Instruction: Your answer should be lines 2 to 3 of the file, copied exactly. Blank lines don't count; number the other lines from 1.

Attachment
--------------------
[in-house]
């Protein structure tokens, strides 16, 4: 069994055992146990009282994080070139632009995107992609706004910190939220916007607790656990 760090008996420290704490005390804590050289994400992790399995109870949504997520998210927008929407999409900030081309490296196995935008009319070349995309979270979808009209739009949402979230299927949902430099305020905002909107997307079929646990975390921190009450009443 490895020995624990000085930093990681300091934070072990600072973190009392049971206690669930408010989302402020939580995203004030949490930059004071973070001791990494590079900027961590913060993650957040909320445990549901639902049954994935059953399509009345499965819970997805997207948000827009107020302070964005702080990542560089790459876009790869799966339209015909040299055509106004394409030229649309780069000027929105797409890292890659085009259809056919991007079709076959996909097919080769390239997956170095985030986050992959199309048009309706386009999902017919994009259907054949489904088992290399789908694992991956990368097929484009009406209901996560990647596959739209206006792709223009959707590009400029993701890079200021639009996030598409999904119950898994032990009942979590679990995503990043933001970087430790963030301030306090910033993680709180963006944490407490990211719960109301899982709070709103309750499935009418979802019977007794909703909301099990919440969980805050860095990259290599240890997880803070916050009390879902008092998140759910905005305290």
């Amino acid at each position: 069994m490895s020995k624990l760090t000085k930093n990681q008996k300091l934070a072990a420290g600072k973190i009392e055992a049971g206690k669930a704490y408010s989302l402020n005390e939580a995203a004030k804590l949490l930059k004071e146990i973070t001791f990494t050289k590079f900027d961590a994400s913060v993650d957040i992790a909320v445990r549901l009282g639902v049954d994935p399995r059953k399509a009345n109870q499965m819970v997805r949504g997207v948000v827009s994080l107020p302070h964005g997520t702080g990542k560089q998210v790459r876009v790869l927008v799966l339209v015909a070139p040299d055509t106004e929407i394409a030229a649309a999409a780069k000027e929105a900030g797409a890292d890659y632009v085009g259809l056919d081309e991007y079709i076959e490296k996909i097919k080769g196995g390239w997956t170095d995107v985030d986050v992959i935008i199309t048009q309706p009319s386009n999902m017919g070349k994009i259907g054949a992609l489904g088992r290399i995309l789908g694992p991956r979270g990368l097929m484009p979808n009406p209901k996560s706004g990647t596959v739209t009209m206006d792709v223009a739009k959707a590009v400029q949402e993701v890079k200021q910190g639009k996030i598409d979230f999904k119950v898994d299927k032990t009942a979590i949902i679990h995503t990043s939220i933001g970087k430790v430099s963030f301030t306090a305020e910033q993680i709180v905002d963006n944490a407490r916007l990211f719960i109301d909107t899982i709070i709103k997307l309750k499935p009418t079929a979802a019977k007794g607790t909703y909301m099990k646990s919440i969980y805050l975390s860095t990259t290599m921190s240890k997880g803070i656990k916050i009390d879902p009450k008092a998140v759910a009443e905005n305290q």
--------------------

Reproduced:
């Protein structure tokens, strides 16, 4: 069994055992146990009282994080070139632009995107992609706004910190939220916007607790656990 760090008996420290704490005390804590050289994400992790399995109870949504997520998210927008929407999409900030081309490296196995935008009319070349995309979270979808009209739009949402979230299927949902430099305020905002909107997307079929646990975390921190009450009443 490895020995624990000085930093990681300091934070072990600072973190009392049971206690669930408010989302402020939580995203004030949490930059004071973070001791990494590079900027961590913060993650957040909320445990549901639902049954994935059953399509009345499965819970997805997207948000827009107020302070964005702080990542560089790459876009790869799966339209015909040299055509106004394409030229649309780069000027929105797409890292890659085009259809056919991007079709076959996909097919080769390239997956170095985030986050992959199309048009309706386009999902017919994009259907054949489904088992290399789908694992991956990368097929484009009406209901996560990647596959739209206006792709223009959707590009400029993701890079200021639009996030598409999904119950898994032990009942979590679990995503990043933001970087430790963030301030306090910033993680709180963006944490407490990211719960109301899982709070709103309750499935009418979802019977007794909703909301099990919440969980805050860095990259290599240890997880803070916050009390879902008092998140759910905005305290």
């Amino acid at each position: 069994m490895s020995k624990l760090t000085k930093n990681q008996k300091l934070a072990a420290g600072k973190i009392e055992a049971g206690k669930a704490y408010s989302l402020n005390e939580a995203a004030k804590l949490l930059k004071e146990i973070t001791f990494t050289k590079f900027d961590a994400s913060v993650d957040i992790a909320v445990r549901l009282g639902v049954d994935p399995r059953k399509a009345n109870q499965m819970v997805r949504g997207v948000v827009s994080l107020p302070h964005g997520t702080g990542k560089q998210v790459r876009v790869l927008v799966l339209v015909a070139p040299d055509t106004e929407i394409a030229a649309a999409a780069k000027e929105a900030g797409a890292d890659y632009v085009g259809l056919d081309e991007y079709i076959e490296k996909i097919k080769g196995g390239w997956t170095d995107v985030d986050v992959i935008i199309t048009q309706p009319s386009n999902m017919g070349k994009i259907g054949a992609l489904g088992r290399i995309l789908g694992p991956r979270g990368l097929m484009p979808n009406p209901k996560s706004g990647t596959v739209t009209m206006d792709v223009a739009k959707a590009v400029q949402e993701v890079k200021q910190g639009k996030i598409d979230f999904k119950v898994d299927k032990t009942a979590i949902i679990h995503t990043s939220i933001g970087k430790v430099s963030f301030t306090a305020e910033q993680i709180v905002d963006n944490a407490r916007l990211f719960i109301d909107t899982i709070i709103k997307l309750k499935p009418t079929a979802a019977k007794g607790t909703y909301m099990k646990s919440i969980y805050l975390s860095t990259t290599m921190s240890k997880g803070i656990k916050i009390d879902p009450k008092a998140v759910a009443e905005n305290q």